Vastness of dusk, after a day –
what is a person? Too late
to ask this now. The court has ruled
a corporation is a person.
Persons used to be called souls.
On the avenue, a lucky person
stands in a convenience store
scratching powder from his ticket –
silver flecks fall from his thumbs
to galaxies below.
Deep in the night
a trough of chaos forms;
your lover’s body stops it every time.
Meteors of the season over minnows
in the creek with two kinds of crayfish,
tiny mouths & claws
– nervous, perfect, perfect
life – the flesh of a dreamer,
facing the wall –
Around each word you’re reading
there spins the unknowable flame.
When you wake, a style
of world shakes free
from the dream. It doesn’t stop
when you go out;
it doesn’t stop when you come back
as you were meant to-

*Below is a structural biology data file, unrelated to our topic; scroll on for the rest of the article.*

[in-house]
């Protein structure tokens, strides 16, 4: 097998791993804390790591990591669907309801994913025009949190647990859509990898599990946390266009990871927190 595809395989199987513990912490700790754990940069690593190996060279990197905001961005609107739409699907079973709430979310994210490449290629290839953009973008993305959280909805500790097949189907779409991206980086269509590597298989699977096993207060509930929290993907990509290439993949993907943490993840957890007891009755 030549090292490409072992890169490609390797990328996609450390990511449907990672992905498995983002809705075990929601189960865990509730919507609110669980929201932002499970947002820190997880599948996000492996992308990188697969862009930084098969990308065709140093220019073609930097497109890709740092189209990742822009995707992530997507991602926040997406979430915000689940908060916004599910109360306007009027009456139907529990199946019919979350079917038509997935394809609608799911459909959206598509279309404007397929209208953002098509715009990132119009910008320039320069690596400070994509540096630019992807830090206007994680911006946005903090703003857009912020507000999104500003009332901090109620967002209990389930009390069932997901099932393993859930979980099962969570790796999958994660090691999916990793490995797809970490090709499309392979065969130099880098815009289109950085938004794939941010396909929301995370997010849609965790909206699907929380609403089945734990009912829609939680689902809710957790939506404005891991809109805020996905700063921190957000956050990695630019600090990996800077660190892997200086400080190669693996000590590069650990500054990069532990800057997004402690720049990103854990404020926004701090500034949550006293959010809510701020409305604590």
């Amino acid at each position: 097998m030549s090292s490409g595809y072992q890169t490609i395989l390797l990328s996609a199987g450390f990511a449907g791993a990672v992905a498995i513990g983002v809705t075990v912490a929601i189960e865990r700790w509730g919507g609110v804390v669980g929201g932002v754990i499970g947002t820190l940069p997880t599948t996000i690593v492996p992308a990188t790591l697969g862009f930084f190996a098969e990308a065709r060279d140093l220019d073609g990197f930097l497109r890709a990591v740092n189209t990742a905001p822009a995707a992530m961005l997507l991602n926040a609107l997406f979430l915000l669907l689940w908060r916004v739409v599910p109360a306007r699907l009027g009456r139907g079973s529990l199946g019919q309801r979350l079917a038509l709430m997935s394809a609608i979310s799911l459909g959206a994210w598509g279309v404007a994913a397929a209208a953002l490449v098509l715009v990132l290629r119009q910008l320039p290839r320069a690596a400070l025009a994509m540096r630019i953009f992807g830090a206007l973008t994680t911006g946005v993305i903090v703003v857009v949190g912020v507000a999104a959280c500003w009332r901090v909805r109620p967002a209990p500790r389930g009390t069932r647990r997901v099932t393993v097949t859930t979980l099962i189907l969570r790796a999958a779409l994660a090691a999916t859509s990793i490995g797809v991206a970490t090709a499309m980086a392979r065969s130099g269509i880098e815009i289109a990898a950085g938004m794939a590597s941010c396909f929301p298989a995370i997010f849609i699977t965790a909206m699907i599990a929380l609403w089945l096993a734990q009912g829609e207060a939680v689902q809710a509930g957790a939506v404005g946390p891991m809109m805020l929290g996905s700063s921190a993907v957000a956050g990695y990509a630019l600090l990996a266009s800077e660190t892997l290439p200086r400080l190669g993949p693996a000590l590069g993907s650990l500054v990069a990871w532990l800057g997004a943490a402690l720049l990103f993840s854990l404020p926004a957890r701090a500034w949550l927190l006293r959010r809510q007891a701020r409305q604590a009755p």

Notes on the PoemBrenda Hillman's Seasonal Works with Letters on Fire won the 2014 International Griffin Poetry Prize. 2014 Griffin Poetry Prize judge Robert Bringhurst selected her poem "In the Evening of the Search" from that collection for that year's anthology. It's a wonderful choice that quietly surprises on repeated readings. With each reading, we find ourselves unearthing fresh examples of images and ideas suggesting a struggle between pessimism and optimism in the poem. As this tussle produces different reactions each time, this observation from the judges' citation is applicable every time: "The mighty challenges of now are fully engaged." As the poem opens with "Vastness of dusk, after a day - what is a person?" Hillman captures succinctly and poignantly that end-of-day weariness and despair we've all felt at one time or another - or more so, more often nowadays? The crisp, sardonic "The court has ruled a corporation is a person. Persons used to be called souls." darkens things further. Does the next image swing just as emphatically to a sense of hope? Or are we just like those silver flecks, mere specks among the vast galaxies? Yes, perhaps so ... "Deep in the night a trough of chaos forms" ... but wait ... "your lover's body stops it every time." There is hope. We all have ways, means, resources, defences against whatever the world throws us into or tries to throw at us. Are the next words a frustrating intimation, pragmatic guidance or acceptance? "Around each word you're reading there spins the unknowable flame." However positively or negatively you interpret those words, what follows simply states that the world - some form of world - will always be there and will not stop. We must choose to go out, come back, do something, endure. It is as if Hillman has sent us out to face things, with a gentle push and a subtle benediction.